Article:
Private company Advanced Tactics has been commissioned by he U.S. military to look into developing a remote-controlled vehicle that can take off like a helicopter, land, and then immediately drive off without a driver. The prototype, currently in testing, has eight rotors that fold into the body of the vehicle on land to make it more easy to drive. It has been developed to allow for delivering cargo into areas where traditional aircraft cannot go, plus has the advantage of not needing to send pilots into hazardous situations.Read more
FLIR, an industry leader in thermal imaging devices for security and military uses, is coming out this spring with the FLIR One, a $350 iPhone 5 case that, when used in conjunction with a special app, allows users to see heat vision with their iPhone camera. (This is almost as cool as the radiation detector app we noted weeks ago that turns your first responder iPhone into a Geiger Counter). The case also provides the user with extra battery capacity amounting to a 50 percent extension of battery life. The product website has more details on specs and uses.
Note, however, although the FLIR One’s sensor was originally developed for the military before now being made available for civilian use, the company notes it cannot see through walls, doors, glass, or clothing. Expect that claim to be thoroughly tested.Read more
A very small fraction of the population is born without fingerprints, due to an exceedingly rare genetic condition called adermatoglyphia. The disease is caused by a mutation in a single gene, which was found in 2011, but causes no health problems or issues aside from the lack of fingerprints. (This is different from the case of criminals who purposely try to alter or remove their fingerprints via chemical or surgical means). Dermatologist Peter Itin found the mutation after beginning research on the condition when in 2007 he as contacted by a Swiss woman who was having trouble entering the U.S. as at the time all non-residents entering the country had to be fingerprinted. Itin named the condition “immigration delay disease.”Read more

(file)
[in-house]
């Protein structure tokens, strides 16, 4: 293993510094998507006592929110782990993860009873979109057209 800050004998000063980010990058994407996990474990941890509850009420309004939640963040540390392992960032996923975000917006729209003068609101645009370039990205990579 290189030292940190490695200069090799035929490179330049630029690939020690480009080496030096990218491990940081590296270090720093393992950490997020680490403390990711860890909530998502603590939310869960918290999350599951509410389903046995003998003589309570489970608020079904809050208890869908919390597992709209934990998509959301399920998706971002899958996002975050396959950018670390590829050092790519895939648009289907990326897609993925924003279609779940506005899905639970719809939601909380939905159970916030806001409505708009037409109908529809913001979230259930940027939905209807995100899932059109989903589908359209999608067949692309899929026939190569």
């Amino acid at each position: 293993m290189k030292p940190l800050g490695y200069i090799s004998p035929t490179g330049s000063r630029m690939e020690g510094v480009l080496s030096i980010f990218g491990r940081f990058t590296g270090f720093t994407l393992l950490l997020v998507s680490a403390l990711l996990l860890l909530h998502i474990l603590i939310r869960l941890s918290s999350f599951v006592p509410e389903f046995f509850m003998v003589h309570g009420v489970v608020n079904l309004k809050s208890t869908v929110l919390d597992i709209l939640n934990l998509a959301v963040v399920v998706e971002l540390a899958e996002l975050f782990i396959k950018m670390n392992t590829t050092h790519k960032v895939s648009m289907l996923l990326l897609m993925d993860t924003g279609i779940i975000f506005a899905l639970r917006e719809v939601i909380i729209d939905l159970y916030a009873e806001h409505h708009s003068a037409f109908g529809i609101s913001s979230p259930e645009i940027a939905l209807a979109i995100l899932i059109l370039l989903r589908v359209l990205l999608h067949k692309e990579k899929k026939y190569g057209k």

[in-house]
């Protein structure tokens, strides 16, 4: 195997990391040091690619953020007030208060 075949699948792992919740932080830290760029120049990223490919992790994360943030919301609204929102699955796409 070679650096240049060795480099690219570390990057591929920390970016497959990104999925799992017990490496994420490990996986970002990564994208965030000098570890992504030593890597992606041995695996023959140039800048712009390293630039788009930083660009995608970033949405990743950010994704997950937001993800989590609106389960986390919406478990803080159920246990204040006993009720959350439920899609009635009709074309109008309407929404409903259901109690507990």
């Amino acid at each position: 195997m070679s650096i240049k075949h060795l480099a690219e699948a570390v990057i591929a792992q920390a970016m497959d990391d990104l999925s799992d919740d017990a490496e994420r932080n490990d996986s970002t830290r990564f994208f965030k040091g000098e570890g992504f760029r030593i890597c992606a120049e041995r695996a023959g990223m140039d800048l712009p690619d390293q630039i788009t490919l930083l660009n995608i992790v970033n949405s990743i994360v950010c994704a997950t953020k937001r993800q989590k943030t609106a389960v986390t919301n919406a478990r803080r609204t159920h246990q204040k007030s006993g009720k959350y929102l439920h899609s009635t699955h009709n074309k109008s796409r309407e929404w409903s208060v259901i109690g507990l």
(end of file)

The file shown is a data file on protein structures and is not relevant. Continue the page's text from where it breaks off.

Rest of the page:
From Warren Buffett’s bodyguard to a high-tech panic room in a Hollywood mansion and on board a mega yacht in Miami, CNBC goes behind the scenes with the men and women who protect the super-rich. These are nervous times for billionaires around the globe and an entire industry is on call ready to sell the ultra-rich super security.Read more
A really interesting article on the history of the breathalyzer and how it came into being.
The first serious scientific work on mechanizing the determination of whether someone was driving drunk took place in the 1920s. A doctor and researcher in Los Angeles by the name of Dr. Emil Bogen conducted a landmark study in 1927 on how to scientifically determine inebriation. By this time it was fairly well-established that testing blood gave you a solid idea of how drunk a person might be. But by testing urine, blood, and breath, Bogen found that the latter could indeed function as a reliable estimator for blood alcohol content (BAC).
Dr. Bogen’s breath test used a large football bladder that contained sulphuric acid and potassium dichromate. A patient would breathe into it, and as the chemicals in the football bladder changed from yellow to various shades of blue and green, they were compared to tubes of the same chemicals in which different amounts of alcohol had been added. Effective, but not the most practical for a traffic stop.
Drunk Driving and The Pre-History of Breathalyzers [via Gizmodo]Read more